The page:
Using Decorative Fabrics Inside Exhibit Cases

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The dyes and finishes applied to many fabrics make them inappropriate for direct contact with collection materials. Only certain fabrics with a 100% pure fiber content and water stable dyes can be selected.

What are the principle conservation concerns when selecting fabrics for case interiors?

Experience has shown that many fabrics are inappropriate for use as case liners. Decorative textile fabrics used within exhibit cases for aesthetic or interpretive reasons must therefore meet conservation criteria. The principle concerns are the fiber type, additives, dye stability and transfer, and surface characteristics of the finished fabric.

Fiber type:

  • Wool is a sulfur-containing protein, which upon degradation, emits hydrogen sulfide gases which are corrosive to metals, especially silver.
  • Cellulose acetate fibers can degrade to produce acetic acid.
  • Polyvinyl chloride-containing fibers, part of the group of fibers called vinyls, produce volatile hydrogen chloride when exposed to heat and light.
  • Volatile organic compounds (VOCs) are emitted by some fibers, like wood
  • Adhesive and/or foam backings on hook and loop material (such as Velcro) can emit harmful VOCs into the environment of the case. Only hook and loop materials without these features should be employed.


Additives:

  • Sizing additives are glutinous materials such as starch or acrylic acid derivatives (resins) added to fill the pores or surfaces of the yarn or threads in order to withstand the abrasive forces of the weaving or machining process. Sizing can react with display objects.
  • Ammonia and mercerization treatments produce fabrics with very different characteristics. Residual chemicals can cause deterioration problems.
  • Permanent press/fire retardant treatments use acidic chemicals, like urea formaldehyde,and a variety of other chemicals (disodium phosphate, etc.) which degrade readily and become volatile.
  • Carpets often include rubber, foams or adhesives which make them unsuitable for the enclosed environment of a case.


Dyes:

  • Dyes can sometimes bleed or rub off onto materials which come into contact with them. This dye transfer can occur through dry abrasion of the surface or when the fabric is exposed to water or solvents. Very unstable dyes can become soluble during high humidity and leach into surrounding material.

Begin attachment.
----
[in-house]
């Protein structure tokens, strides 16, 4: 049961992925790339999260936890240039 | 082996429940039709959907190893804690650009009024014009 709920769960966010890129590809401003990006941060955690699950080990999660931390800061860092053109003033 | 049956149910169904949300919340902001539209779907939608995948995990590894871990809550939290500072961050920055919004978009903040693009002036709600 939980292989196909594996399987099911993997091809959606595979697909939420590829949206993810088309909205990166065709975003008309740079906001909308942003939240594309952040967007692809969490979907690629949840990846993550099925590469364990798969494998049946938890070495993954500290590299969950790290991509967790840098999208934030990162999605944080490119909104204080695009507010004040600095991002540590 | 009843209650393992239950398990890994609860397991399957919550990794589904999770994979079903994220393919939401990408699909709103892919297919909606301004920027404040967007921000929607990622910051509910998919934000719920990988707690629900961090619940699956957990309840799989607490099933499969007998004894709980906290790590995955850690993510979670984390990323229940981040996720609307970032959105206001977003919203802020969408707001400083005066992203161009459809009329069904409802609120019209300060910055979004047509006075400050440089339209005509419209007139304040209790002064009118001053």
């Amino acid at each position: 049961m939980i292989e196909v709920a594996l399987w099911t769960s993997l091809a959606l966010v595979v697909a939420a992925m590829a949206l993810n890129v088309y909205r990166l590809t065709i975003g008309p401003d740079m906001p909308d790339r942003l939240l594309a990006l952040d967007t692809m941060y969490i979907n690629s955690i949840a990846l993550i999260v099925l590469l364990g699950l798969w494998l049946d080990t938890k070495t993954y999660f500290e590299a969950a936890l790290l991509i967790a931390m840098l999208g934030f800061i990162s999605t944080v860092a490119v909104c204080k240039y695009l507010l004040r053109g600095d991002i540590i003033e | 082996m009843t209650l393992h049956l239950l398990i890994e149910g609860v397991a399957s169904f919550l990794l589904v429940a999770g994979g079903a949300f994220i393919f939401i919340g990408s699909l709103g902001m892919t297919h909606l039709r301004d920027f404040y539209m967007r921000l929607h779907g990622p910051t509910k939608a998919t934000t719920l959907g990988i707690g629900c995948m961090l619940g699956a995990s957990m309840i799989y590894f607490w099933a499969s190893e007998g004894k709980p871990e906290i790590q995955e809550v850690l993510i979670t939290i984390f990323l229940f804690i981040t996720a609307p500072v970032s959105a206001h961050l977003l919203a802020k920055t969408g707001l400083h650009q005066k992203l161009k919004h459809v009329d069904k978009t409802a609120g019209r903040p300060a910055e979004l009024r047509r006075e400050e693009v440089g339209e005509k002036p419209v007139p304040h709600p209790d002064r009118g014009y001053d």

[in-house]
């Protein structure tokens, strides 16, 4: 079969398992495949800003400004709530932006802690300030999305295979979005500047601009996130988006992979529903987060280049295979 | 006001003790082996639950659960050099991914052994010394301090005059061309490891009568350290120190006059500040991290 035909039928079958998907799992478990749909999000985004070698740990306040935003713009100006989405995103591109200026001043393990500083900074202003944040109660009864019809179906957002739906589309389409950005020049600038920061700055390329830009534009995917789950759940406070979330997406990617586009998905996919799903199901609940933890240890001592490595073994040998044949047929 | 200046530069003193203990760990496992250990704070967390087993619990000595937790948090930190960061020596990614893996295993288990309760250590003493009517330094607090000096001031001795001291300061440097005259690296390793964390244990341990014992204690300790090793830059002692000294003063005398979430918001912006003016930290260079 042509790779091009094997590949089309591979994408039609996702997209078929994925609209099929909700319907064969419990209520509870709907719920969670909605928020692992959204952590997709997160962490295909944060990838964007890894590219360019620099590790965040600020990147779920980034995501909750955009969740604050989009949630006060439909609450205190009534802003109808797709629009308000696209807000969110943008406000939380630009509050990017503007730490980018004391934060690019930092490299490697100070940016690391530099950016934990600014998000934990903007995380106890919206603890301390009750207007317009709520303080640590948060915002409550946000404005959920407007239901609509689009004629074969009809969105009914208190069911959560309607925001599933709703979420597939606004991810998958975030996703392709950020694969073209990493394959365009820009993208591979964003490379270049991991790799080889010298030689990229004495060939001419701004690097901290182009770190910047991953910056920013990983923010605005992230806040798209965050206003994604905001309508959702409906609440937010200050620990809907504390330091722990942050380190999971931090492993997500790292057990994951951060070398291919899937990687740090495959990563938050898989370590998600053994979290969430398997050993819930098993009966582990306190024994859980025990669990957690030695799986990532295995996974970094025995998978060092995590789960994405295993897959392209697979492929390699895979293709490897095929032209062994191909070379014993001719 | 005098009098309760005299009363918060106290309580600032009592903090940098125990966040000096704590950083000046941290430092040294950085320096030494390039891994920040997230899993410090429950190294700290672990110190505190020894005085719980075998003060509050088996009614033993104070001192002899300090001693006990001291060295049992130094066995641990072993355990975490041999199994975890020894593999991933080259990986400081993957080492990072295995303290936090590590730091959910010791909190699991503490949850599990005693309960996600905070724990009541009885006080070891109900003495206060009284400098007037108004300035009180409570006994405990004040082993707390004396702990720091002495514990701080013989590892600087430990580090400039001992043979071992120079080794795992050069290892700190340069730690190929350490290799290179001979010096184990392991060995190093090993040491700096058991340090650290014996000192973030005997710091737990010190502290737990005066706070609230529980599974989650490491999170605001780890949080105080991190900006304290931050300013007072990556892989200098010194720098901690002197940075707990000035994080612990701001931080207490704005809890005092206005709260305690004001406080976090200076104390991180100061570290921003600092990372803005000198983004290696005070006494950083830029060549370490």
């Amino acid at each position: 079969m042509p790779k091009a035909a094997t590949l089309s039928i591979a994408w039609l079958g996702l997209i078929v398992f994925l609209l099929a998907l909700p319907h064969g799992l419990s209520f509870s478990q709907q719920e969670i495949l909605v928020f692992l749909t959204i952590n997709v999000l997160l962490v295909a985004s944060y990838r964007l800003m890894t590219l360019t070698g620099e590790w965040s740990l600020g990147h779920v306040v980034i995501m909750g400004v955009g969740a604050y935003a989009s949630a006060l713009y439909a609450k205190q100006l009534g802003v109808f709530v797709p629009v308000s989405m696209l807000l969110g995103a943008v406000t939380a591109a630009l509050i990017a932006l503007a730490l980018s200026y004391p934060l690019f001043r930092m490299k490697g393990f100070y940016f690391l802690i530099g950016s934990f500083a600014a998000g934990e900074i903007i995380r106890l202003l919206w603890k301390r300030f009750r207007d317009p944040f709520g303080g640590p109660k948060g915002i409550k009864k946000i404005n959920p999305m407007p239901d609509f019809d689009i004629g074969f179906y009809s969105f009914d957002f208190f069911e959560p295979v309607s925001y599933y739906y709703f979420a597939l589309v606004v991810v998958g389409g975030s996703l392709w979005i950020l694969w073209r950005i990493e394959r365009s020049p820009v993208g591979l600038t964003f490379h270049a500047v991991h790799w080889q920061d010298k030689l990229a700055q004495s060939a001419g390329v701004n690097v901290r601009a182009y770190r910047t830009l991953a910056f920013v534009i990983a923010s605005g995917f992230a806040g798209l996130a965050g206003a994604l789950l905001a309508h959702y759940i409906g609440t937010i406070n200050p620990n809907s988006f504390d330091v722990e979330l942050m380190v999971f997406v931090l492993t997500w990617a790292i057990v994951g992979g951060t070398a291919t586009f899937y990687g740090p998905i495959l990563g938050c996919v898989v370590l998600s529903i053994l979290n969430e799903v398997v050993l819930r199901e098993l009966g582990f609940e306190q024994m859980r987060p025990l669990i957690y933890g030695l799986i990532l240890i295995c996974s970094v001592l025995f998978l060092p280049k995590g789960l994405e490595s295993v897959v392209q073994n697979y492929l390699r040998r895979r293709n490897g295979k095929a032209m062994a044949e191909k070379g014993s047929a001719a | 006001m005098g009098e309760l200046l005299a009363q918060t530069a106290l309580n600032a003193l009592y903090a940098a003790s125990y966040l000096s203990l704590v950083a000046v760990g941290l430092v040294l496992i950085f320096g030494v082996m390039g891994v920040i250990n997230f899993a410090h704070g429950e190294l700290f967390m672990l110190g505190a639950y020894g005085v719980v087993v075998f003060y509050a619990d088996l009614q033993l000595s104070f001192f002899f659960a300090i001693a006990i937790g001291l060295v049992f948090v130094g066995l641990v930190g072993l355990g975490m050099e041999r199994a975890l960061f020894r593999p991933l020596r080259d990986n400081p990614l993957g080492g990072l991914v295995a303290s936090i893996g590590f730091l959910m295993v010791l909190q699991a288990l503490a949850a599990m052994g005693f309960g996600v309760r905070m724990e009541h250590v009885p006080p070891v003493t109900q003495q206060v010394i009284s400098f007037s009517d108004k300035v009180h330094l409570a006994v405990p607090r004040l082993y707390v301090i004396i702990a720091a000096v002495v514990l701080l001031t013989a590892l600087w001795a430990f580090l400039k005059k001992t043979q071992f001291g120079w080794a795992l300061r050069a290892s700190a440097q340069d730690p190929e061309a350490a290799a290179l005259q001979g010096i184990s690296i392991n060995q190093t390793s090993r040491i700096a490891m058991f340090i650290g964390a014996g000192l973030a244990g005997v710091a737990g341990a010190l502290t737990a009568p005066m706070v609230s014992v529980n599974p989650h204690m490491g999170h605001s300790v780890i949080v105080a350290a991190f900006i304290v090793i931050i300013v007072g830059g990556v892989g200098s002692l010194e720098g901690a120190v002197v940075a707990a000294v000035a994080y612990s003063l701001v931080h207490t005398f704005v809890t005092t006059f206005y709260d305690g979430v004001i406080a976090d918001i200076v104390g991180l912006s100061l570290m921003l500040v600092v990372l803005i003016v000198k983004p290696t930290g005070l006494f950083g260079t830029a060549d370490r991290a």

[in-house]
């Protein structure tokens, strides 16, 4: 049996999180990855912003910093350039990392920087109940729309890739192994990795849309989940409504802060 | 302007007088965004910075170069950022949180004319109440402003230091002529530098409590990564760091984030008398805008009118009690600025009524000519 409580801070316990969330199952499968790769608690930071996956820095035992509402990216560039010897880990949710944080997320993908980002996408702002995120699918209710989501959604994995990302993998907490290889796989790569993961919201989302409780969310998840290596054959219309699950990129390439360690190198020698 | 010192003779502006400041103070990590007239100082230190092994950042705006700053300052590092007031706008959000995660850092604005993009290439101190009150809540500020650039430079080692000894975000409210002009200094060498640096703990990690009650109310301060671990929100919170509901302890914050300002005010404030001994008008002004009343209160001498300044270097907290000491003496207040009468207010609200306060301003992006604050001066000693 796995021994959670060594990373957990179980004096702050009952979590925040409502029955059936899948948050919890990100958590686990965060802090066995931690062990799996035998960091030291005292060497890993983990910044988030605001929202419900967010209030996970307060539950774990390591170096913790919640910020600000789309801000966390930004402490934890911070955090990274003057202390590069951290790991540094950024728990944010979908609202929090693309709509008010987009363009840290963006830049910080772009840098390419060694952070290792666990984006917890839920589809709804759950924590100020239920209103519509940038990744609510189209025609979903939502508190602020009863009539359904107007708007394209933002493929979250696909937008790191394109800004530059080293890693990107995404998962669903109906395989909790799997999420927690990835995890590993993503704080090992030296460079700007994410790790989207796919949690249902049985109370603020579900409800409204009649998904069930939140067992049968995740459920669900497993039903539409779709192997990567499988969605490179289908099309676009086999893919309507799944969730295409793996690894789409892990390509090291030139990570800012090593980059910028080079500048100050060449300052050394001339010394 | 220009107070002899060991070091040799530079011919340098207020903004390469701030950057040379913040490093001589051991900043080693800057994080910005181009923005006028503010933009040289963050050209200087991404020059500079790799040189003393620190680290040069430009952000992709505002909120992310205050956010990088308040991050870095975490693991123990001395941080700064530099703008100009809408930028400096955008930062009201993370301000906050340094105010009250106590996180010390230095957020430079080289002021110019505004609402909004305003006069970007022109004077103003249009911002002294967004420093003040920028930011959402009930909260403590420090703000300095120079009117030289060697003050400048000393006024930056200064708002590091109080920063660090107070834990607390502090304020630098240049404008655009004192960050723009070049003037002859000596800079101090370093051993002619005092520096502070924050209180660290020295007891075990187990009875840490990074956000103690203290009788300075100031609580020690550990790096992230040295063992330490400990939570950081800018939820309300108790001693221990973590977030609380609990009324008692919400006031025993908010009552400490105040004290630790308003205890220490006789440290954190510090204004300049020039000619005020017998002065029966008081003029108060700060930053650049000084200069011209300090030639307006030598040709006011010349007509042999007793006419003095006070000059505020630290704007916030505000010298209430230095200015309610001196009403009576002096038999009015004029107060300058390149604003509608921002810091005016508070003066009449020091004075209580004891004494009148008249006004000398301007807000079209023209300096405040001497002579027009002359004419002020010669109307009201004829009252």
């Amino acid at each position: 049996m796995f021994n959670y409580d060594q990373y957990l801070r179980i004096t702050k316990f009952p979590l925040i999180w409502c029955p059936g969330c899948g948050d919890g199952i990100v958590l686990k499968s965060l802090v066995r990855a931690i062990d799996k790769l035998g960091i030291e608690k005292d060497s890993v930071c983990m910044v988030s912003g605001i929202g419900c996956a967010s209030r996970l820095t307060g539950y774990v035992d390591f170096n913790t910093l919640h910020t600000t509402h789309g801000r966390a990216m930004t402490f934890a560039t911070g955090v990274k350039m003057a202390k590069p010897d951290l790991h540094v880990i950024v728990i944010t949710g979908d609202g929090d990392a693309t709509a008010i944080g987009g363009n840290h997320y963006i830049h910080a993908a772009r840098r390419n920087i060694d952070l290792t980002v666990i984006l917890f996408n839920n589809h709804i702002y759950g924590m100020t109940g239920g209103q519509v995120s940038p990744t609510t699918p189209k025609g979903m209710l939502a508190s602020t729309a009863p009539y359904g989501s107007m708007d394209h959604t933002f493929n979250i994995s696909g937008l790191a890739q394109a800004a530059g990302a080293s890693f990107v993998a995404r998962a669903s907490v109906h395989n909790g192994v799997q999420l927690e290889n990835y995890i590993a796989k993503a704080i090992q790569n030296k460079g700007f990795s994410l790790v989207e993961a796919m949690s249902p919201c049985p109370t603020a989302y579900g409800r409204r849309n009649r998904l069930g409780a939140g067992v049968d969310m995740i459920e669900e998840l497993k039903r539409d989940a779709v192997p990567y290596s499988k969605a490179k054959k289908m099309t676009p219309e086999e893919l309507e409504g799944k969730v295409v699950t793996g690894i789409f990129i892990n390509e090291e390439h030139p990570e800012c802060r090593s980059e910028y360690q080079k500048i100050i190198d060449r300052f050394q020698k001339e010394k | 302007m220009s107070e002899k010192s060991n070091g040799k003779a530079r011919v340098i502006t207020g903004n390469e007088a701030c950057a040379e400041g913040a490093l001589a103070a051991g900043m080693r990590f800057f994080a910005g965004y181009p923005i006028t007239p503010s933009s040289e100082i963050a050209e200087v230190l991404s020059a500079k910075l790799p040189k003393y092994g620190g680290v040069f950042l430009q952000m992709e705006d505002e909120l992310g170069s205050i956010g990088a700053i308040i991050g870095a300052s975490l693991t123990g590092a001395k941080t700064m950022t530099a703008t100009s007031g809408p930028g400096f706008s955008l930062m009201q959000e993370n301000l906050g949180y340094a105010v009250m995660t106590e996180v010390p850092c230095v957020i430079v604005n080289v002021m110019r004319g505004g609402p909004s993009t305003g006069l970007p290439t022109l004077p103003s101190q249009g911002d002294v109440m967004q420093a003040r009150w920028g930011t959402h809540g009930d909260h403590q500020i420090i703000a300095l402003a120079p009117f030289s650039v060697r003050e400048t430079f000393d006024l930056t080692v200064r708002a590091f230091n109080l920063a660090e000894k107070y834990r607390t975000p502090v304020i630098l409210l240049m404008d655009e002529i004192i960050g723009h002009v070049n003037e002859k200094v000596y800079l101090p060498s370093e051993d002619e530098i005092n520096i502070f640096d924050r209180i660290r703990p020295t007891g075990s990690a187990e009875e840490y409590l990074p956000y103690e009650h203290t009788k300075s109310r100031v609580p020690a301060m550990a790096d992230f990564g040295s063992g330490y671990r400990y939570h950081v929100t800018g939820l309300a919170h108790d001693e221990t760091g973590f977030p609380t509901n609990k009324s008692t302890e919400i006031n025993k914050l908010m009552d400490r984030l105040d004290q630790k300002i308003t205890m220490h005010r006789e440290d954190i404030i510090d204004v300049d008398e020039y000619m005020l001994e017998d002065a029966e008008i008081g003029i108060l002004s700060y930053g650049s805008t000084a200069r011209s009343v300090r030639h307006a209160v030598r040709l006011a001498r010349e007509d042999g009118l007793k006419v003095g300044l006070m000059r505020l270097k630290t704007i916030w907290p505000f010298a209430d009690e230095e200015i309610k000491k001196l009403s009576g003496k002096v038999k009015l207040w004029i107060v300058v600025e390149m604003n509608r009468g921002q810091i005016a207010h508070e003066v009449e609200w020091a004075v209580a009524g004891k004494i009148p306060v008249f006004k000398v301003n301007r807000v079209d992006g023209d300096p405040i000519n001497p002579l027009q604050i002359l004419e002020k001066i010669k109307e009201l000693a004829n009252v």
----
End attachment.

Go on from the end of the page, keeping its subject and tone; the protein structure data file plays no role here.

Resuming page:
• Direct dyes for cotton and linen using sodium chloride or sodium sulfate assists should be avoided.
  • Choosing a light-fast dye prevents premature replacement of the material.


Surface characteristics:

  • Delicate surfaces can be damaged by abrasive fabrics and knapps.
  • The fabric can aid or inhibit the physical stability of objects; knots or imperfections in the knapp can prevent an object from resting securely on a surface. Velveteen and other smooth-knapped fabrics can help hold an object in place, for example when it is placed on a sloping surface
  • Carpets trap dust and insects and can provide an uneven and abrasive surface for artifacts.

How can textile materials be safely incorporated into a case?

Textile fabrics are extremely variable. It is especially important that a fabric used as a case lining be researched and tested, both for volatile outgassing and for damage that can occur from direct contact. In addition to the Oddy test examines dyes for water solubility by blotting a piece of the wetted fabric with white toweling, or by immersing sample in water for 15 minutes, then blotting. There are a few practical measures that make the use of fabric in a display case safer.

  • Use the safest types of fabrics: Unfinished cotton, linen, silk and synthetic fabrics are good choices.
  • Unbleached cotton, linen, silk should not contain any foreign matter or processing chemicals.
  • Synthetic materials have very low water absorbency or retention, and low abrasion qualities.
  • Polyester offers strength, abrasion resistance, and resistance to tearing.
  • Nylon (polyamides) have similar characteristics to polyester.
  • Acrylic, part of the group of fibers called vinyls or acrylonitrile, is chemically resistant and strong.
  • Isolate objects from direct contact: Objects should only come into contact with stable materials. Use polyethylene or polyester sheeting, or other inert materials as a barrier between the object and decorative fabrics of uncertain stability.
  • Prepare the fabric for use: Fabrics should be washed in a neutral detergent to remove excess dyes and finishes, and to preshrink fabrics; to remove all residual dye, wash until the water runs clear.
  • Avoid using adhesive: Attach fabric mechanically; sewing is the best option. Rust-proof staples, tacks pins, or archival-quality self-adhering tape can also be used.

Products, Manufacturers, and Suppliers

Mention of a product, manufacturer, or supplier by name in this publication is for information only and does not constitute an endorsement of that product or supplier by the National Park Service. Listed materials have been used successfully in past applications. It is suggested that readers also seek alterĀ­nate product and vendor information to assess the full range of available supplies and equipment.

Fabrics Free of Surface Finishes

  • TestFabrics
  • Whaley's (Bradford)


Polyester Felts and Knapped Fabrics

  • Benchmark - 100% polyester felt with or without acrylic adhesive backing
  • Melded Fabrics - Prelude felted, Front Runner knapped fabrics


Hook and Loop Fastener Compatible Fabrics

  • Showtime Fabric or Gilford Fabric (100%polyester; these fabrics are free of the low quality foam backing; available in different colors)